I think I tend to understate things in stories, and expect that readers will know what I mean. There were a few times at Clarion when people
really didn't get what I was on about, and it was interesting for me to be made to think about how to open stories up a bit so that they
became more than a private conversation with myself! Also, the experience of critiquing, day after day for six weeks straight, did a lot
to hone my ability to see my own work more clearly.
'Inspiration is pretty much everywhere. I get it from reading both good and bad writing, from watching and listening to people, from
landscapes and cityscapes, from wildlife documentaries and building sites and classrooms and music. My problem is not finding ideas but
finding time to pin a few of them down to a page.' Where did you get inspiration when you were locked in a dormitory in Seattle? Did you
bring it with you or did it come to you in the middle of the night, while marking up manuscripts? Had you stories in mind when heading
for Clarion, or had they popped out on arrival?
In Seattle, I got inspiration from the silence and solitude (rare commodities for me), from the fact that there were deadlines and a
waiting audience ready to look really closely at whatever I generated. The only story idea I brought from home was 'The Queen's Notice',
and that was just a vague desire to write something from a Kenyan Naked Mole Rat's perspective! I remember noting down the ideas for
most of the stories in White Time while I was sitting in the workshops, but can't remember specifically what sparked them off. Just
the fact that there was this big bunch of people for whom such dreams were perfectly normal was an inspiration.
'I write about children and young adults because I'm interested in what it's like to piece together the world, to make connections and
realise things for the first time. And there's a lot more room for adventure in children's and teenagers' lives, before they make the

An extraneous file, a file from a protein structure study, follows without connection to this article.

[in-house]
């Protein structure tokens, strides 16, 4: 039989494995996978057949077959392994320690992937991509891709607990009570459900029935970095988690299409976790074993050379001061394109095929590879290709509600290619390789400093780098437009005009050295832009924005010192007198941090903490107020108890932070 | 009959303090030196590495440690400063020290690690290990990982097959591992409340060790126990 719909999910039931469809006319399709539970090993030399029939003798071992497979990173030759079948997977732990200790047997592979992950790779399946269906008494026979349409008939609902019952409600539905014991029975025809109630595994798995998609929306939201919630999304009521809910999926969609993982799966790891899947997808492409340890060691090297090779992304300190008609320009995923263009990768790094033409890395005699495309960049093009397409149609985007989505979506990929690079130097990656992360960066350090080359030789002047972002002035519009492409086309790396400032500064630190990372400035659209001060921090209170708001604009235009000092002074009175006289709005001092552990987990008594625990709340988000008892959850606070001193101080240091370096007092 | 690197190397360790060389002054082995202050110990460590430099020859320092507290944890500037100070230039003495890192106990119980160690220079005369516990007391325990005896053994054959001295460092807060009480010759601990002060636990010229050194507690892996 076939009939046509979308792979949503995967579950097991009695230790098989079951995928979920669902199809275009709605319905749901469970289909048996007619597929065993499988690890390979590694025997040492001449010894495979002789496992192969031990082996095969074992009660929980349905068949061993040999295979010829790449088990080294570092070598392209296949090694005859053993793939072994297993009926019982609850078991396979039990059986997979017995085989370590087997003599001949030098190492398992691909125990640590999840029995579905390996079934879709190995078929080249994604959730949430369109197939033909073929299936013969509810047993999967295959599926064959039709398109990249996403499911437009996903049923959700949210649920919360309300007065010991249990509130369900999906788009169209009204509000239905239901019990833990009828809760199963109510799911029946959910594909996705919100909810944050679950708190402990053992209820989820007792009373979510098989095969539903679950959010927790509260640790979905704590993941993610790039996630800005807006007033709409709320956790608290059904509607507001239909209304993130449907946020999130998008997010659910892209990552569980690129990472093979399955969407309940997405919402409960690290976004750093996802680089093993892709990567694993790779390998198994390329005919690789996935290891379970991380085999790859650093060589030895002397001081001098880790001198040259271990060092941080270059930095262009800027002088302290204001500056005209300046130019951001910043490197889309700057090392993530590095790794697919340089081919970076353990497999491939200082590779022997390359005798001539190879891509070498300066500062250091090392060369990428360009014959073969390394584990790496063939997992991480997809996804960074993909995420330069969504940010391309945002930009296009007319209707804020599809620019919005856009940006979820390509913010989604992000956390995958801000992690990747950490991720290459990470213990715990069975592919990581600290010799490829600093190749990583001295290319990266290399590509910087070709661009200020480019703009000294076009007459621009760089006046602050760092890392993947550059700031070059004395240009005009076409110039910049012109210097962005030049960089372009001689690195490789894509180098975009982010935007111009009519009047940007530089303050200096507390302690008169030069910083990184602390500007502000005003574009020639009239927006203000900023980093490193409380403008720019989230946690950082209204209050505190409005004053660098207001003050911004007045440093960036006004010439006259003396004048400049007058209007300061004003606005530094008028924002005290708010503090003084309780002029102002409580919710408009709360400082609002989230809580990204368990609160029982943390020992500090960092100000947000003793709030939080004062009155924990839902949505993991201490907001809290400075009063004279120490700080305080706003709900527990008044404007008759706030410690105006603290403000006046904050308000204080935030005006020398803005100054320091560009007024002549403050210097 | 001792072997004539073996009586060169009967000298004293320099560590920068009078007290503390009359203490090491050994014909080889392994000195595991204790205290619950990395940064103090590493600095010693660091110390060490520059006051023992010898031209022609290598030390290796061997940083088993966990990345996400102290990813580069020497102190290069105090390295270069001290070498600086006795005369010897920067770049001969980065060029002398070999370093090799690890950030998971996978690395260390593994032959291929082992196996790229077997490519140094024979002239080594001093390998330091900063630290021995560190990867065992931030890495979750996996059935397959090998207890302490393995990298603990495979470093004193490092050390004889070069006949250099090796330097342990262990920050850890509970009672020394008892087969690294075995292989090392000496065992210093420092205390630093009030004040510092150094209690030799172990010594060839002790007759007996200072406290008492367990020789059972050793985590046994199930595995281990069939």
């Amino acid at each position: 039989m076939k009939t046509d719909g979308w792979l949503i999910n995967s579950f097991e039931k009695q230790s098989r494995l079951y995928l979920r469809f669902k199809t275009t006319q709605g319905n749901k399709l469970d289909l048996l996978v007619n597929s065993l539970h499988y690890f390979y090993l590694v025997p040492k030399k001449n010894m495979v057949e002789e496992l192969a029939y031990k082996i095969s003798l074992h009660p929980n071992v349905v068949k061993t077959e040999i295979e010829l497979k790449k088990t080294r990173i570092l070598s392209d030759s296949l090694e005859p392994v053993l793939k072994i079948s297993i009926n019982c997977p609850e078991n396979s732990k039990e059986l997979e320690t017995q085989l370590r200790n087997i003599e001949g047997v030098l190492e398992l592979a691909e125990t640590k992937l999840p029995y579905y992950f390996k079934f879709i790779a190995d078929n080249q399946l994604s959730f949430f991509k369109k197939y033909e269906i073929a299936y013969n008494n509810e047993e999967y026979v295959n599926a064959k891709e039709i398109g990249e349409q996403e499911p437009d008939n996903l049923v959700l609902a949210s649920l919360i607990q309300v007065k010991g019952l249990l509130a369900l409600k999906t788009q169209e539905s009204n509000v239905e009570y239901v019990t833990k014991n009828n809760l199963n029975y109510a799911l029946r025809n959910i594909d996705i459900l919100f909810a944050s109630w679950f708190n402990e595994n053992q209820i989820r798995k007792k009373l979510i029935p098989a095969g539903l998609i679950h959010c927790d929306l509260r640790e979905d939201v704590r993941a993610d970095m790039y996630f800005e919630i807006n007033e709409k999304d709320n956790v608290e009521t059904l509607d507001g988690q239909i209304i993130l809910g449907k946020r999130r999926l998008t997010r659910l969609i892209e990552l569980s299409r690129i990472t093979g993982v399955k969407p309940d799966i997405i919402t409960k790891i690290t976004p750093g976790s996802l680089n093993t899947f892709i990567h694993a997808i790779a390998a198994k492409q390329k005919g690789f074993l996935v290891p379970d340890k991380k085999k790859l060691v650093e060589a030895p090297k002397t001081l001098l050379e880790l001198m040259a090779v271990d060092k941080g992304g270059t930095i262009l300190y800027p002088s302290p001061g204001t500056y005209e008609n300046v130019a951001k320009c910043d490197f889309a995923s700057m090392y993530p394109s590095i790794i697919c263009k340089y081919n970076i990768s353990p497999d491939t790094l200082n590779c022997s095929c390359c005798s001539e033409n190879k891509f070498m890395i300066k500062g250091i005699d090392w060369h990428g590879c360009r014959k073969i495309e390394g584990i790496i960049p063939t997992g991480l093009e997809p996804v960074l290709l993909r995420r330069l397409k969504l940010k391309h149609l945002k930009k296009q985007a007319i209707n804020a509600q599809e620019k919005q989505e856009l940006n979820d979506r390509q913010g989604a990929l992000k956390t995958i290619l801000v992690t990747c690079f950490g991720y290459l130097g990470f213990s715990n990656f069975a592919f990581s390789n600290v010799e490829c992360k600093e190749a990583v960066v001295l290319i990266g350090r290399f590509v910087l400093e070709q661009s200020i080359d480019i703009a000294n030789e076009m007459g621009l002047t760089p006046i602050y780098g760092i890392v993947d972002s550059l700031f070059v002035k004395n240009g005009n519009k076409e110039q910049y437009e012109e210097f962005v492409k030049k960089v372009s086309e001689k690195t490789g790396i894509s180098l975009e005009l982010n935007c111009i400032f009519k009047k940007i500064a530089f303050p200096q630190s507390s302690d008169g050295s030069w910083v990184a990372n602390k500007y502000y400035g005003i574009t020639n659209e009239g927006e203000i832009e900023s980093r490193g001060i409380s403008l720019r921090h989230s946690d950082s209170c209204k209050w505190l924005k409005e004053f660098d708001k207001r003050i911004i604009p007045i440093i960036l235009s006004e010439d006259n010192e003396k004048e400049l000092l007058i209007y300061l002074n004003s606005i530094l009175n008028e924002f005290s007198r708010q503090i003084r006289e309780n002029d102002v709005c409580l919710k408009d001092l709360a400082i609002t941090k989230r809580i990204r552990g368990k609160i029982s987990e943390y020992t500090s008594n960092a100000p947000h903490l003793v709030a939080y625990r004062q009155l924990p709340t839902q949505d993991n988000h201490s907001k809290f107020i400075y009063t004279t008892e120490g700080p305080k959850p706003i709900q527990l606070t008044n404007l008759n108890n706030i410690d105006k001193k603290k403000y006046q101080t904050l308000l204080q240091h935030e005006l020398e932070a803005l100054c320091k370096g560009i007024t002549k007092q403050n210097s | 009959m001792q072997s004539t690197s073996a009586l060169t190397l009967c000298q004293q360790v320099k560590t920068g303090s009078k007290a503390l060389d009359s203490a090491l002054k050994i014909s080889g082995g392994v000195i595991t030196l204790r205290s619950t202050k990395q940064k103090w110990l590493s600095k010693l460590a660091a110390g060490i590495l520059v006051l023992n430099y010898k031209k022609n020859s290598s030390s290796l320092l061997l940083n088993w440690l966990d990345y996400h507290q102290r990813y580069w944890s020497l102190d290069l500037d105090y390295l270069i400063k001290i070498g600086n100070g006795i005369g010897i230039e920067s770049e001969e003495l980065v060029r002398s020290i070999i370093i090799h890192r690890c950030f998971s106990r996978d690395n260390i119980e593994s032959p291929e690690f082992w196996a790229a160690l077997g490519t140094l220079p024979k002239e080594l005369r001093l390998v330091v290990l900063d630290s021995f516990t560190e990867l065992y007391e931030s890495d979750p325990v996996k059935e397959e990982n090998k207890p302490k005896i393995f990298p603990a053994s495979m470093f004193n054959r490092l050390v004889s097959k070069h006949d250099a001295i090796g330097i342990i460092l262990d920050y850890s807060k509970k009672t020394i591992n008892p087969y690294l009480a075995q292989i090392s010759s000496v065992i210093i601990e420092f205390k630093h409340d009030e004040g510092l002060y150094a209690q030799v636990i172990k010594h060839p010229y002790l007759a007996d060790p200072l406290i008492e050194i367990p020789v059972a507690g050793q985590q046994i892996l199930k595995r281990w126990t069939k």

decisions that will set them on their path in adulthood.' Yet several works in White Time either have no young adult characters or strike
me as having very adult themes: sex, death and war. Did this present any problems to your publisher? Have you been trying to reach
into different territories? Or is it all six-or-one-half-dozen-the-other to you?
I guess I'm not a big fan of corralling sex, death and war into the adult world and then giving children a terrible shock when they
realise their existence. I wasn't writing White Time with a young adult audience in mind. I was just putting in the characters that I
thought were appropriate to each story; some of them turned out to be teenagers, some children, some grown-ups.
White Time is impressive for its 'range.' Is that because you feel at home on Australia's outback? Had you purposefully done
this, or did it just come out that way?
'Oh, give me land, lots of land, under starry skies...' Well, I feel as at home out there as any city-dwelling white girl can, I
guess. Seriously, though, yes, I was trying to write as many different types of story as I could, to have a really good go at pushing
my own boundaries back, and just to have some fun after a long slog at the fantasy epic that had kind of died on me. White Time
is me getting back to liking writing again, by having a bit of a play.
You said that "Dedication" is set in the same universe as a trilogy you're working on and has an American publisher. Tell us more. Who,
what, when, where, why? How far are you into writing it?
We're talking the Anwi Trilogy (possibly quartet). No, it hasn't got an American publisher, not yet. What I have at the moment is 700
pages that my writing-workshop friends tell me make great notes for a trilogy! However, having workshopped it, I am starting to see ways
I can structure the story to make 3 good books. Now all I have to do is set up a plan to keep my spirits up for the long haul. Wish me
luck for the next few years...
And what's this about a second Lanagan collection when I've only just finished reviewing your first?
Black Juice will probably come out around Christmas this year, or early 2004, published by Allen & Unwin. You're just going to have to be
quicker off the mark, aren't you, Trent? I'm hoping it won't be another 3 years before I can send you something else to review after that.
Copyright © 2003 Trent Walters
Trent Walters' work has appeared or will appear in
Full Unit Hookup,
The Pittsburgh Quarterly,
and blah blah blah. He has interviewed for SFsite.com, Speculon and the
Nebraska Center for Writers. More of his reviews
can be found here. When he's not studying medicine, he can be seen
coaching Notre Dame (formerly with the Minnesota Vikings as an assistant coach),
or writing masterpieces of journalistic advertising, or
making guest appearances in a novel
by E. Lynn Harris. All other rumored Web appearances are lies.